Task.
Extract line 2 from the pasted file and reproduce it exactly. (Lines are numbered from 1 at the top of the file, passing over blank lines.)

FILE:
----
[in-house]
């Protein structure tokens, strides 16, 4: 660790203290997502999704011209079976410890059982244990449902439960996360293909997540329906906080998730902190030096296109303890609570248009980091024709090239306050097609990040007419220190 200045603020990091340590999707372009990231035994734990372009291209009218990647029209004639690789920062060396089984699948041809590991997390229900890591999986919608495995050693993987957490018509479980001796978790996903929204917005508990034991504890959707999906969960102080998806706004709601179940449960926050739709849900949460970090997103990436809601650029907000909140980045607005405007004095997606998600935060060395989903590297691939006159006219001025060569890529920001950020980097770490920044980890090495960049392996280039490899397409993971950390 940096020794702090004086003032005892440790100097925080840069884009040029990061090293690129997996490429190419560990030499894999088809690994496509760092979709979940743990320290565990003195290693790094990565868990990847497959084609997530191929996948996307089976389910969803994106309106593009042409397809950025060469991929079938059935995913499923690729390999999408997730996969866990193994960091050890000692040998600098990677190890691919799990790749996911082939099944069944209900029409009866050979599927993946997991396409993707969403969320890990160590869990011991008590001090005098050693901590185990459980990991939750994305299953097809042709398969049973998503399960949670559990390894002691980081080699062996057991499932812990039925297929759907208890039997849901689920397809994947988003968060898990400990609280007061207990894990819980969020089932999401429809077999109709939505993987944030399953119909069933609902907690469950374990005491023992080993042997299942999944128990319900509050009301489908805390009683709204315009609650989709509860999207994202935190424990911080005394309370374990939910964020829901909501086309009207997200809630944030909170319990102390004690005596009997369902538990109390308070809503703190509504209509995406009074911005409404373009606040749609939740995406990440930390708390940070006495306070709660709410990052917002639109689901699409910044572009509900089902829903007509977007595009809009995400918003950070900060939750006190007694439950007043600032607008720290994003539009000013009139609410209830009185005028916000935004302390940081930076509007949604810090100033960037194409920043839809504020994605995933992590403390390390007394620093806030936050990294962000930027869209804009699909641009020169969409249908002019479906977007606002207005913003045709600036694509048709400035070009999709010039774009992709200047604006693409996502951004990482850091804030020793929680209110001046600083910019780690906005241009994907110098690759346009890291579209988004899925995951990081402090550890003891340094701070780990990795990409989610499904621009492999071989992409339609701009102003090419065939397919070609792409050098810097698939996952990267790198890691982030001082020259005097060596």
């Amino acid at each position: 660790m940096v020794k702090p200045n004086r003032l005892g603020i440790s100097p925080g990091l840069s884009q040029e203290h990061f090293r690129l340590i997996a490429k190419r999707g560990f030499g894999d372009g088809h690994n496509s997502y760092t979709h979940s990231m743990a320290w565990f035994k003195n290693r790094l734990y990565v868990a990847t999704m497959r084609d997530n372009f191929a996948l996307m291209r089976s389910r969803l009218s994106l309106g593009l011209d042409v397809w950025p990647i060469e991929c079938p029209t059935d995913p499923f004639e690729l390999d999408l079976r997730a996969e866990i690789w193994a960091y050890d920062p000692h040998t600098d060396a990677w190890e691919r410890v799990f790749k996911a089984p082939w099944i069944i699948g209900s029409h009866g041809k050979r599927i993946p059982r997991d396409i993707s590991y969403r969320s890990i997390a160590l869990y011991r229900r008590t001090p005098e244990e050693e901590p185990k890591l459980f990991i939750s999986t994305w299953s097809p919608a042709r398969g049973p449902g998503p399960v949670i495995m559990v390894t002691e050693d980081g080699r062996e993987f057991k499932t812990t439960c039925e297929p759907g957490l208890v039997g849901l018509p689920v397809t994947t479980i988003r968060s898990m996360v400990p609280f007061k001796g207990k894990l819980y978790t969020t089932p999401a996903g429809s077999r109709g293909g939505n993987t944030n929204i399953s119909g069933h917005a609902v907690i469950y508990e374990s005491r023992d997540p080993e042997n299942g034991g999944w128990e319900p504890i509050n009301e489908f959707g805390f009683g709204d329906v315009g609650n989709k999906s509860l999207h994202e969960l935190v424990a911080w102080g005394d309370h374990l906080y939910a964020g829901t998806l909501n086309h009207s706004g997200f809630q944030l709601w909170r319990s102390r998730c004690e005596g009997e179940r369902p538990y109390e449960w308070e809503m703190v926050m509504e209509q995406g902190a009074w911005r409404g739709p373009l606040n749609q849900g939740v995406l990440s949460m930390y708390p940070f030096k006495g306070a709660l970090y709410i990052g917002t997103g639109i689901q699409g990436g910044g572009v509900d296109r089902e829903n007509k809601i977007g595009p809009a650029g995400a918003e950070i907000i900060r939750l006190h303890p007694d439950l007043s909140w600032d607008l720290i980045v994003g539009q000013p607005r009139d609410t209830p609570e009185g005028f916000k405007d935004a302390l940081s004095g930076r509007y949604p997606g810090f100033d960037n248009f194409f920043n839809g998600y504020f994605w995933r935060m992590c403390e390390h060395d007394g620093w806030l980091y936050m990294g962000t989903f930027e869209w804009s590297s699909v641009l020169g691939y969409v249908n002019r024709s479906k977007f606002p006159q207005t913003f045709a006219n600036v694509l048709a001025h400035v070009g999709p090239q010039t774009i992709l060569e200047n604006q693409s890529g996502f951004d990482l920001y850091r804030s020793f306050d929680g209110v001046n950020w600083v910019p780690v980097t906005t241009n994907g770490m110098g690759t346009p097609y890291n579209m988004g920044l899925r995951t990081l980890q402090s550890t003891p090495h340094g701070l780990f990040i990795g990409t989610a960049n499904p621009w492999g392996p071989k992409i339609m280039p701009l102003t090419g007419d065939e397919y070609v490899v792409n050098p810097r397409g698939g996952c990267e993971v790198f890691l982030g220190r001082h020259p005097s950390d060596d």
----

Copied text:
């Protein structure tokens, strides 16, 4: 660790203290997502999704011209079976410890059982244990449902439960996360293909997540329906906080998730902190030096296109303890609570248009980091024709090239306050097609990040007419220190 200045603020990091340590999707372009990231035994734990372009291209009218990647029209004639690789920062060396089984699948041809590991997390229900890591999986919608495995050693993987957490018509479980001796978790996903929204917005508990034991504890959707999906969960102080998806706004709601179940449960926050739709849900949460970090997103990436809601650029907000909140980045607005405007004095997606998600935060060395989903590297691939006159006219001025060569890529920001950020980097770490920044980890090495960049392996280039490899397409993971950390 940096020794702090004086003032005892440790100097925080840069884009040029990061090293690129997996490429190419560990030499894999088809690994496509760092979709979940743990320290565990003195290693790094990565868990990847497959084609997530191929996948996307089976389910969803994106309106593009042409397809950025060469991929079938059935995913499923690729390999999408997730996969866990193994960091050890000692040998600098990677190890691919799990790749996911082939099944069944209900029409009866050979599927993946997991396409993707969403969320890990160590869990011991008590001090005098050693901590185990459980990991939750994305299953097809042709398969049973998503399960949670559990390894002691980081080699062996057991499932812990039925297929759907208890039997849901689920397809994947988003968060898990400990609280007061207990894990819980969020089932999401429809077999109709939505993987944030399953119909069933609902907690469950374990005491023992080993042997299942999944128990319900509050009301489908805390009683709204315009609650989709509860999207994202935190424990911080005394309370374990939910964020829901909501086309009207997200809630944030909170319990102390004690005596009997369902538990109390308070809503703190509504209509995406009074911005409404373009606040749609939740995406990440930390708390940070006495306070709660709410990052917002639109689901699409910044572009509900089902829903007509977007595009809009995400918003950070900060939750006190007694439950007043600032607008720290994003539009000013009139609410209830009185005028916000935004302390940081930076509007949604810090100033960037194409920043839809504020994605995933992590403390390390007394620093806030936050990294962000930027869209804009699909641009020169969409249908002019479906977007606002207005913003045709600036694509048709400035070009999709010039774009992709200047604006693409996502951004990482850091804030020793929680209110001046600083910019780690906005241009994907110098690759346009890291579209988004899925995951990081402090550890003891340094701070780990990795990409989610499904621009492999071989992409339609701009102003090419065939397919070609792409050098810097698939996952990267790198890691982030001082020259005097060596």